[ntp:questions] WARNING: someone's faking a leap second tonight
unruh at invalid.ca
Sun Aug 5 20:24:10 UTC 2012
On 2012-08-04, Harlan Stenn <stenn at ntp.org> wrote:
> unruh writes:
>> On 2012-08-04, David Woolley <david at ex.djwhome.demon.invalid> wrote:
>>> Harlan Stenn almost wrote:
>>>> The NTP reference implmentation *defines* the spec, and there will
>>>> be times when the ...
>> And it is a reference implimentation, not the definition. Ie, it is an
>> implimentation that is supposed to follow the standard. It does not
>> define the standard.
> You can believe what you want.
> In this case you are kinda wrong. But perhaps it's a matter of
> The reference implementation *in this case* is the target the RFC
> intends to meet. The current RFC is developed and written based on what
> the then-current ntp-dev implements.
Except of course that the reference implimentation contains a huge bunch
of stuff that is never intended to be part of the rfc ( the exact order
fo the statements, the exact implimentation details, etc). As it is the
rfc already defines far too many things that are accidents of
theimplimentation rather than design specifications that any
implimentation should meet.
For example the code contains bugs. If the code is supposed to be the
defining structure, then of course there are no bugs, just features. The
leap second hangs the whole implimentation? That is as it should be. The
implimentation does a leapsecond round robin so that it never shuts off?
Thatis as it should be. After all the code defines ntp. That would be an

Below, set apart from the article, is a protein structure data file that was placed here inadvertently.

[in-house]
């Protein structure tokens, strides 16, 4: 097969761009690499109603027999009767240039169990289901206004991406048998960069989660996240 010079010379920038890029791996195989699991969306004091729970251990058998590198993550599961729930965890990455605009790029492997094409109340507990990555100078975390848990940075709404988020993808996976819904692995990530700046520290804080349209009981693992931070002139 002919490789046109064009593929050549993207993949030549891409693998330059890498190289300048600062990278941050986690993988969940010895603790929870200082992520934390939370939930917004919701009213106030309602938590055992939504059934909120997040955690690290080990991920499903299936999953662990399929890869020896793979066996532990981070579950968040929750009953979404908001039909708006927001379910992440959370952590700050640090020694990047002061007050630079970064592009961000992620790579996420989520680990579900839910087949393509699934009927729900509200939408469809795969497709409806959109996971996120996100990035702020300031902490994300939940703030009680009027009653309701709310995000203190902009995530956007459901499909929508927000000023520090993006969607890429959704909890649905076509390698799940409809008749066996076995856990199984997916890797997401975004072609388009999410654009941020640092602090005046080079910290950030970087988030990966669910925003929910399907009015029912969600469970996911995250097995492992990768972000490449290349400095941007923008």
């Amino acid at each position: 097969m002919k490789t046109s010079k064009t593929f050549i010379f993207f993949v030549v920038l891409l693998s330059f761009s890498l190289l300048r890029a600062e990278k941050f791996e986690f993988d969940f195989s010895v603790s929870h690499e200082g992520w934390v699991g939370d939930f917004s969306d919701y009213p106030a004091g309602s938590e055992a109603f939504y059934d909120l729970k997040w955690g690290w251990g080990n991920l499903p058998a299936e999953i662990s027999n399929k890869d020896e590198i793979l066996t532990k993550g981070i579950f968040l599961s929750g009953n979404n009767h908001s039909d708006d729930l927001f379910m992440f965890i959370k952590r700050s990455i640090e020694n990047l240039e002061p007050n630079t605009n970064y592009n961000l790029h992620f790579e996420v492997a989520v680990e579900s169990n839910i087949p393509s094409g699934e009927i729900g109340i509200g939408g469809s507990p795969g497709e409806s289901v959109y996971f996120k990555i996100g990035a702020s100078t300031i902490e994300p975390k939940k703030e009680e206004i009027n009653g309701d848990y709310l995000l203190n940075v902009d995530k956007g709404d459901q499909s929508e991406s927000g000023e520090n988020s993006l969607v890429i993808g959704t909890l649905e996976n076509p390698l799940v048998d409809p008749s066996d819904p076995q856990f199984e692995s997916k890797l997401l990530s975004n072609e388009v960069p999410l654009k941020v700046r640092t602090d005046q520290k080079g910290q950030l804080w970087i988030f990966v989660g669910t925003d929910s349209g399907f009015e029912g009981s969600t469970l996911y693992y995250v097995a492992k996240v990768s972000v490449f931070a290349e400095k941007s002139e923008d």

absurd position to take. Now the RFC may be an abstraction from the
code, but again, one wants to make sure that it is a sufficiently
generic abstraction that may valid implimentations are possible.
> There comes a time when the RFC is left as a marker and the code moves
> on, in preparation for the next RFC.
>> > Also, I don't think this is the correct relationship between RFCs and
>> > reference implementations. An RFC specifies the protocol for a specific
>> I think that the reference implimentation impliments a specific rfc. Ie,
>> the rfc comes first.
> In general you are right. And in this case most people are interested
> in having correct time on their boxes, not a pedantically-correct
> implementation of the RFC.
They also do not care exactly how that is accomplished-- whether via ntp
or chrony say, as long as it is robust and correct.
> And RFCs can be updated. If there is a bug in them people can choose to
> run strictly-compliant broken code or they can apply the fixes.
But there should be difference between a logical bug in the rfc and a
coding bug in the reference implimentation.
> Other folks may choose to value "better timekeeping" and they can have
> what they want, too.
>> > reference implementation. If you do more than fix bugs in the reference
>> > implementation, you need a new RFC before it becomes the standard.
>> An rfc is just a request for comments. It is NOT a standard. It may
>> become one ( although I think none of the ntp rfcs have actually ever
>> become standards).
> NTPv2 was a standard.
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